The next step is to light the charcoal. You can use a chimney starter to help get it going and place the lit coal in the firebox.
Feel free to add in a few hardwood chips if you prefer an intense, smokier flavor. Not sure which ones are the best to use? See our article on the top 5 best types of wood for smoking here.
Adjust the dampeners
You should adjust the dampers on your reverse flow smoker until they reach approximately 225 degrees Fahrenheit.
This is an ideal temperature for the majority of meat cuts, although it can vary depending on the size of the joint.
Place meat on the cooking racks and close the lid
This one’s pretty self-explanatory.
Monitor the temperature
Keep an eye on the temperature and be sure to check it at periodic intervals so you know if you need to add more charcoal. Just like you did earlier, use a chimney starter to light it and place the charcoal in the chamber to help maintain a consistent temperature. Adjust the dampers as and when it’s necessary.
Not advice you expect to hear these days.
Keep smoking your meat according to its smoke time or until it’s visibly tender. You can also use an internal meat thermometer to see when the middle of your joint has reached the desired temperature.
Remove your meat from the cooking racks
Once your meat is cooked, remove it from the cooking racks and place it on a plate.
As tempting as it is to get stuck right in, allow your meat to rest for 10 minutes before carving and serving. This will allow the smokey juices to redistribute around the meat for maximum flavor.
Cleaning a Reverse Flow Smoker
In order to maintain your smoker, it’s important to clean it properly after each use. Not only does this help keep it in good condition and help to prevent rust spots from forming, but it also results in the tastiest food.
No one wants to take a bite of the freshly smoked steak you’ve been laboring over to find notes of burnt beef brisket all because you haven’t cleaned it after last week’s use.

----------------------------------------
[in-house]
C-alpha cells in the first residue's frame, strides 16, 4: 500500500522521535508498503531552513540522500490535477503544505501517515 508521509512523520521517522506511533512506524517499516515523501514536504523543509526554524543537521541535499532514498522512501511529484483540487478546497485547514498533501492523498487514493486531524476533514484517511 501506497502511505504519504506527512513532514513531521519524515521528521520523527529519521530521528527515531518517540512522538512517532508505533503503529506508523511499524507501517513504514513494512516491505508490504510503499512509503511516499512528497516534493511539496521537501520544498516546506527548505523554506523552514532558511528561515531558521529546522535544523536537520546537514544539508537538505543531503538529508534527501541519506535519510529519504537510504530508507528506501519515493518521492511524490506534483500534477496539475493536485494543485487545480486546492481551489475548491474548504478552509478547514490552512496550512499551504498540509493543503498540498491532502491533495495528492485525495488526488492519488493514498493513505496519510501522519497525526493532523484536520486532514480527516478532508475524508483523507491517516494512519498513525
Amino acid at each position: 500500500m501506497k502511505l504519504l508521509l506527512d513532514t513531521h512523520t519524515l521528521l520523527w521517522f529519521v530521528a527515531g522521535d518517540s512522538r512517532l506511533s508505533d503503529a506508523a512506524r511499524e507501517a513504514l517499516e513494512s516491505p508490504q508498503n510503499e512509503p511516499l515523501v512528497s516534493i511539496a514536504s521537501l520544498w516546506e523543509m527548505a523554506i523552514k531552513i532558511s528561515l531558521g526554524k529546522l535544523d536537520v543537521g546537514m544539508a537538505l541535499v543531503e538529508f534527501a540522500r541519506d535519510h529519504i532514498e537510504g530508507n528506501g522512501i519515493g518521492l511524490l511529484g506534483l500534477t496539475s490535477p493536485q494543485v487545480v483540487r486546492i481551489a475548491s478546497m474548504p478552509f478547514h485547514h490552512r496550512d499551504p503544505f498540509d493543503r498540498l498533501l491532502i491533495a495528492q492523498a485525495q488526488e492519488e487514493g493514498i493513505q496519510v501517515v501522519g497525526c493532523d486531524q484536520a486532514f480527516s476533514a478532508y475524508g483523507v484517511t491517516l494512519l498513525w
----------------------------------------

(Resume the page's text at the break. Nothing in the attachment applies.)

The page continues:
- Clear away the ash, as once it’s left to build up it will store humidity which can lead to rusting. Use a brush to sweep them out after they’ve cooled, and then dispose of them responsibly using a sealed metal container.
- Clean the surfaces using a warm, damp cloth. Wipe away any spills or sauces that might have dirtied the surface of your smoker.
- Brush any burnt bits off the grates using a nylon bristle brush.
- Ensure there’s no grease or charred scraps of food left in the cooking chamber by using a 4-inch putty knife to scrape it out.
- If you see any patches of rust starting to appear, use some steel wool and scrub the spots until you’ve buffed them out. Re-season the area using beef tallow, or if you don’t have any of this you can use another high-temperature cooking oil.
There you have it. Everything you need to know about what a reverse flow smoker is, what it does, and how you use it.
If you’re looking for some inspiration to get started, check out our article on the best smoker recipes. It’ll be sure to have your mouth watering!
Frequently Asked Questions
Do I need to soak my wood chips?
There’s much debate both for and against soaking wood chips before adding them to your smoker, but the general consensus is that it’s not necessary to achieve well-rounded, smoky flavors.
How do I distinguish an offset smoker from a reverse flow smoker?
The smokestack is the most obvious way to tell what kind of airflow system your smoker uses, as this will be located on the side closest to the firebox on reverse flow smokers.
If the smokestack is positioned further away or on the other side of the firebox, then you’ll know it’s an offset smoker. Alternatively, the type of airflow system your smoker uses will always be specified in the product information.
Are reverse flow smokers better than offset smokers?
It’s difficult to say whether a reverse flow smoker is definitively better than an offset smoker, as each one caters to a different type of backyard cook.
More experienced barbecuers might want to take advantage of the different hot spots created in an offset smoker to smoke other cuts of meat that require different temperatures, at the same time.
That’s some serious multitasking, however, and if you’re new to smoking a reverse flow smoker is definitely a better choice.